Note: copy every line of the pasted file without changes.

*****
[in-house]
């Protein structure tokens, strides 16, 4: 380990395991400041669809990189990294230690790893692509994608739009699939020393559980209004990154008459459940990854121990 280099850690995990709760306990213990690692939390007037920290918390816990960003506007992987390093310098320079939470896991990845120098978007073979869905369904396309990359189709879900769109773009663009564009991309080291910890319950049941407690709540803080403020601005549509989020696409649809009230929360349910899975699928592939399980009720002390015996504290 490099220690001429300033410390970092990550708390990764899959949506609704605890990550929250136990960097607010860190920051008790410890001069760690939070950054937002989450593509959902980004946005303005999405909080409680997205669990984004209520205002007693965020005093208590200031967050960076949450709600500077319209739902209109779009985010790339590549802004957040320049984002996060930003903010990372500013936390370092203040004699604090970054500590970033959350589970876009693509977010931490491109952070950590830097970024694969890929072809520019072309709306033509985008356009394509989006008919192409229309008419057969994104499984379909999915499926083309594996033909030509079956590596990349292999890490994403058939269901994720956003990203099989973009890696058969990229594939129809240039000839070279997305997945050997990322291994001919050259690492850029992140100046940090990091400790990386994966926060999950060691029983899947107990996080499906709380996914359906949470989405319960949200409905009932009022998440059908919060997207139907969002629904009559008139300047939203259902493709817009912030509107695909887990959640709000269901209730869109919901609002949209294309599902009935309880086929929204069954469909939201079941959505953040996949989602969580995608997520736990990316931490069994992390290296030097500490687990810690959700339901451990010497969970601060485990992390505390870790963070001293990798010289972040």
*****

[in-house]
């Protein structure tokens, strides 16, 4: 380990395991400041669809990189990294230690790893692509994608739009699939020393559980209004990154008459459940990854121990 280099850690995990709760306990213990690692939390007037920290918390816990960003506007992987390093310098320079939470896991990845120098978007073979869905369904396309990359189709879900769109773009663009564009991309080291910890319950049941407690709540803080403020601005549509989020696409649809009230929360349910899975699928592939399980009720002390015996504290 490099220690001429300033410390970092990550708390990764899959949506609704605890990550929250136990960097607010860190920051008790410890001069760690939070950054937002989450593509959902980004946005303005999405909080409680997205669990984004209520205002007693965020005093208590200031967050960076949450709600500077319209739902209109779009985010790339590549802004957040320049984002996060930003903010990372500013936390370092203040004699604090970054500590970033959350589970876009693509977010931490491109952070950590830097970024694969890929072809520019072309709306033509985008356009394509989006008919192409229309008419057969994104499984379909999915499926083309594996033909030509079956590596990349292999890490994403058939269901994720956003990203099989973009890696058969990229594939129809240039000839070279997305997945050997990322291994001919050259690492850029992140100046940090990091400790990386994966926060999950060691029983899947107990996080499906709380996914359906949470989405319960949200409905009932009022998440059908919060997207139907969002629904009559008139300047939203259902493709817009912030509107695909887990959640709000269901209730869109919901609002949209294309599902009935309880086929929204069954469909939201079941959505953040996949989602969580995608997520736990990316931490069994992390290296030097500490687990810690959700339901451990010497969970601060485990992390505390870790963070001293990798010289972040």